Filichia Features: Junior Theater Festival ’13 Continues!

Filichia Features: Junior Theater Festival ’13 Continues!

Live! From Atlanta! It’s Saturday afternoon!

At Junior Theater Festival ’13, Saturday morning saw 4,200 students head to 11 pods where they performed 15-minute excerpts from their musicals. And now that the teachers have congratulated their kids, they are now off to various workshops.

Some attend one hosted by Playbill. On the scene are the magazine’s president and publisher Philip S. Birsh, its editor Blake Ross as well as Adam Hetrick, one of its ace staff writers. They’ll demonstrate to attendees how to provide better Playbills for their shows.

Too often in school productions, photocopied sheets are all audiences receive from ushers. Baby Boomers will remember when their “playbills” were single mimeographed pieces of paper. Yes, the aroma was intoxicating, but the light purple print that cited cast and crew conveyed amateur night.

True, college, high school and community performers are amateurs. But the word “professional” doesn’t solely mean that your people are paid; it also denotes the way that they conduct themselves.

If you have professional-level actors and staffs on hand, why not have professional-looking programs, too? Your show will automatically seem better even before the curtain rises if theatergoers are holding a sharp-looking product. And don’t underestimate how much more local merchants and well-wishers will purchase ads once they’re see that your programs don’t look slight and light.

Hence, there’s, from which you can create Playbills that appear as if they just came from one of their yellow trucks. Although you can have the show’s logo on the front, your audiences won’t judge the books by their covers. They’ll be too impressed with what’s inside: a title page that credits everyone; a cast listing with character names; “Who’s Who” biographies that can even include headshots. In other words, create a genuine Playbill that could pass for Broadway.

Not only that, Playbill has a special feature that allows an e-blast that sends a “Save the Date,” so that Uncle Walt and Aunt Evelyn can know in advance where they must be when you open your show.

A printable edition costs $50 – but Playbill donates that money to such charities as The Actors Fund, Broadway Cares/Equity Fights AIDS and UNICEF. Should you prefer to compose a virtual Playbill, you won’t be charged a dime.

There’s another benefit, too. Says Ross, “The person who’s put in charge of arranging this Playbill may be one of your theater-centric kids who doesn’t act or do tech. It’s still a role that he or she can play.”

The three also have advice on how to promote productions. Hetrick suggests show-related activities, such as a food or winter-coat drive to mirror Annie’s Depression setting. Later, Hetrick mentions that he writes about local shows, which make for some broad smiles from the crowd. He’ll be hearing from them.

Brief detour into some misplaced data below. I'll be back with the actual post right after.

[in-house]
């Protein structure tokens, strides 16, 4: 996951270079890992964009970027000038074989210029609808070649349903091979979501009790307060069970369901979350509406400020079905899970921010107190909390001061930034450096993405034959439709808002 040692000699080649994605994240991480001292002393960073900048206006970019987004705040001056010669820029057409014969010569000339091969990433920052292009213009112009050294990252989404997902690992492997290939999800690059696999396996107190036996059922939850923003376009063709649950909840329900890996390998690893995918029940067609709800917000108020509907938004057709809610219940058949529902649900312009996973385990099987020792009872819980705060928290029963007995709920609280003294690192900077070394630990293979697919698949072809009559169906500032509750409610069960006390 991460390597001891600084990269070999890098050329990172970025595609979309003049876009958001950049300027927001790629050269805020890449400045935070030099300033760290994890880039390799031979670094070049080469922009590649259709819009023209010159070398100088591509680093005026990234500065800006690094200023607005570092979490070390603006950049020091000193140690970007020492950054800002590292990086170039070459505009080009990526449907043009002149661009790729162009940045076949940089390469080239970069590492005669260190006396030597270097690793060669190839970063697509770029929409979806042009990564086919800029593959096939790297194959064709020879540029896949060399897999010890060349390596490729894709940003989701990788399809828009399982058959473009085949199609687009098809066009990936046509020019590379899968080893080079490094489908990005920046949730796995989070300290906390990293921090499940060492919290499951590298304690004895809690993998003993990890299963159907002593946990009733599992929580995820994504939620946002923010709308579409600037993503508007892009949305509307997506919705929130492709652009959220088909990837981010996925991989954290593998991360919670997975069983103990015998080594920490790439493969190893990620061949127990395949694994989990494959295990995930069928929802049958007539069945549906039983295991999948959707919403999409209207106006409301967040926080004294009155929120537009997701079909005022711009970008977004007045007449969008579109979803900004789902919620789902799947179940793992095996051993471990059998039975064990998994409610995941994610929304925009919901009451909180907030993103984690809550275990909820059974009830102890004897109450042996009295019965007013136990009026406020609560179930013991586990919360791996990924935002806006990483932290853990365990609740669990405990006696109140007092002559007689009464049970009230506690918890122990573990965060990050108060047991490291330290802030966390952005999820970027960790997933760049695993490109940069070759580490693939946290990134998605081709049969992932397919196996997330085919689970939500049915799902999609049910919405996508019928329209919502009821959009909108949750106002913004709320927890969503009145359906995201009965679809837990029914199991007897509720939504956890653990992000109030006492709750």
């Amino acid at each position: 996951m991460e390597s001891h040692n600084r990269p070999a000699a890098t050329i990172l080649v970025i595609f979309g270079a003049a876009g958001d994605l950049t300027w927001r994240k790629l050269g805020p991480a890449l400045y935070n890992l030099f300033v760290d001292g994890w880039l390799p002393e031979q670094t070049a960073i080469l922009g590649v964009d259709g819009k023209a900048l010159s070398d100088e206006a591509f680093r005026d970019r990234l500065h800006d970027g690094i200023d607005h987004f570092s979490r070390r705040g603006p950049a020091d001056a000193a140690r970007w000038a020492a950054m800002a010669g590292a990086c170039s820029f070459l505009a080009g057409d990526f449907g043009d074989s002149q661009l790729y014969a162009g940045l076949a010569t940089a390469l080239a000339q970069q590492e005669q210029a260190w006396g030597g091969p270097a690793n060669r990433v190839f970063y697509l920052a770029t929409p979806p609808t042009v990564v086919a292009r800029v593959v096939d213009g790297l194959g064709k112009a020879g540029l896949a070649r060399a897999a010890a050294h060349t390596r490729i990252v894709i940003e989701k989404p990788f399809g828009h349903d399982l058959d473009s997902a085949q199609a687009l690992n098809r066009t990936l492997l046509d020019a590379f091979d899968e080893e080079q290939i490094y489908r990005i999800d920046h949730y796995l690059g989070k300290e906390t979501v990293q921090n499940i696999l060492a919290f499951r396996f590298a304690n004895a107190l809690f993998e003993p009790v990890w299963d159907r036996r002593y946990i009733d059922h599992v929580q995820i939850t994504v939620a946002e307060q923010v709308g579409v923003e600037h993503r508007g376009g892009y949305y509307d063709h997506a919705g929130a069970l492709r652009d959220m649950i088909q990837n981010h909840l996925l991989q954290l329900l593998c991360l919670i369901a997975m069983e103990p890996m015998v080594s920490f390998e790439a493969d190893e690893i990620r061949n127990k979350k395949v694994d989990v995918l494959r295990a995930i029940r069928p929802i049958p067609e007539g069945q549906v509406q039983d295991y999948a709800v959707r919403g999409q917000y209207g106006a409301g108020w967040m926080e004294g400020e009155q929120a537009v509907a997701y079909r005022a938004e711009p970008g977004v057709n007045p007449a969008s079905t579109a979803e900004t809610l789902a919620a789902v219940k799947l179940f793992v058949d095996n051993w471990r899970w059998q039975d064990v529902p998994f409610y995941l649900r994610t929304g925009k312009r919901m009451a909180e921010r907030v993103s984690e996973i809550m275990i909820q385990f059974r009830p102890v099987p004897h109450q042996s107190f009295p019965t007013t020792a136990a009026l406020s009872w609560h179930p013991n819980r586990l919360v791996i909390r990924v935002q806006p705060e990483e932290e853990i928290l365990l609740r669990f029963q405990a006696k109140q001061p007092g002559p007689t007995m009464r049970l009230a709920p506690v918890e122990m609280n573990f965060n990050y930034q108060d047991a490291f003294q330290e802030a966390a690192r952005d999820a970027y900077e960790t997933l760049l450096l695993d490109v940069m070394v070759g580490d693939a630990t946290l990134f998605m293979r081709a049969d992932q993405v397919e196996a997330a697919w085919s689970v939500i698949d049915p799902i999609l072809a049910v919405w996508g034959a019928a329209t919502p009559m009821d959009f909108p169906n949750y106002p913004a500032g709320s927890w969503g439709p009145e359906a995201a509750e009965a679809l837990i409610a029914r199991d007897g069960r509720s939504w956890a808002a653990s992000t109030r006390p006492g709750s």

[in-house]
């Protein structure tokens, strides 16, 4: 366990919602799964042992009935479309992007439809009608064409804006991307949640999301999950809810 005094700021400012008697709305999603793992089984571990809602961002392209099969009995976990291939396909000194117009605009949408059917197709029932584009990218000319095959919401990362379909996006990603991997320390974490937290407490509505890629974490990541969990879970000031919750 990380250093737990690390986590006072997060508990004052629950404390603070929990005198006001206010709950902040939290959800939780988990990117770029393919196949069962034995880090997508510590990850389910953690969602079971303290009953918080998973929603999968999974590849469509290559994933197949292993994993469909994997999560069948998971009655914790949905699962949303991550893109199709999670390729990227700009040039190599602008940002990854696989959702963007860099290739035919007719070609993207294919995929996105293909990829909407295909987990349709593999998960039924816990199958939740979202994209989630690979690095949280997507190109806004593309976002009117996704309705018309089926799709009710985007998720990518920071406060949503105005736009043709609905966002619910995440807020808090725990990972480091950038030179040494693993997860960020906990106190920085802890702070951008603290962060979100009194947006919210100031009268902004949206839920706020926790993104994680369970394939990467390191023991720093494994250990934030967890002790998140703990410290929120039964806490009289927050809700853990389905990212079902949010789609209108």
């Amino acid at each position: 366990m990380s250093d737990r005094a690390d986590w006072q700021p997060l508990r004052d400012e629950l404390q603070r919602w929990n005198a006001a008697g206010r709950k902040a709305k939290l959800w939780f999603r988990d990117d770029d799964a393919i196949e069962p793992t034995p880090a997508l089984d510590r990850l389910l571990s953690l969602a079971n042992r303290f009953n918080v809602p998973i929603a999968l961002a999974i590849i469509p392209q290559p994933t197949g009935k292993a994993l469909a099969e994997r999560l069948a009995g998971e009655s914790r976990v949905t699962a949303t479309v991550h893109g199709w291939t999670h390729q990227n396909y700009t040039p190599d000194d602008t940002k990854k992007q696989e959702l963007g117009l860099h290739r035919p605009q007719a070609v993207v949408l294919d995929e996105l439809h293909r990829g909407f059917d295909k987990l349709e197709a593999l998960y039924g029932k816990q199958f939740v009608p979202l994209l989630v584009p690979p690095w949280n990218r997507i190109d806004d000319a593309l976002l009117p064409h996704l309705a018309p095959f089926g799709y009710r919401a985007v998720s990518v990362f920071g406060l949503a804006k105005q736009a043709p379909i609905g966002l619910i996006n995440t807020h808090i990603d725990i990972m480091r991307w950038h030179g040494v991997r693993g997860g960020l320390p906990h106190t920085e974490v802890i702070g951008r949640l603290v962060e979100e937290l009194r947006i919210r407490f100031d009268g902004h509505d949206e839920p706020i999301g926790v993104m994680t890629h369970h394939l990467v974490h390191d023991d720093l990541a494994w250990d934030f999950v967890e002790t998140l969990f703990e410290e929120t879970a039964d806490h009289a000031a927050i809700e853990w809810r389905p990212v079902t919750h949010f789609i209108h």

Ross says, “What’s better than a story about a kid who was lost until he found theater?” Birsh also mentions that if the show does a performance in a senior center that’s also publicity-worthy. Better still, getting a local sportscaster to pre-record the play-by-play for Damn Yankees will not only prompt people to attend in order to hear their beloved sportscaster, but also will improve business after the announcer plugs the production on a broadcast.

Afterward, the function room next door is overflowing with people sitting on the floor wondering “How did you get to be you, Mr. Calhoun?” That’s Jeff Calhoun, who has one musical on Broadway (Newsies) and will soon have another (Jekyll & Hyde).

Calhoun, a vigorous and entertaining speaker, won’t give a self-aggrandizing biography. He’s here to dispense advice.
“When I started directing,” he says, “I wanted to be a friend to everyone in the cast.” The crowd moans, knowing where this is going; most everyone here has learned from bitter experience that a director must be a despot, even if he’s a benign one.

“A good director can’t simply be a judge of talent,” Calhoun insists. “A good director must be a judge of character as well.” Many nod, as they recall dealing with divos and divas, not to mention absent-minded actors who were absent for last night’s dress.

“I’m a firm believer in being honest with my actors,” Calhoun says. “When a performance disintegrates, I take the actor aside and say, ‘How can we get you back to where you once were?’” Eyebrows raise, indicating that others take a more castigating approach. Now they see the possible error of their ways.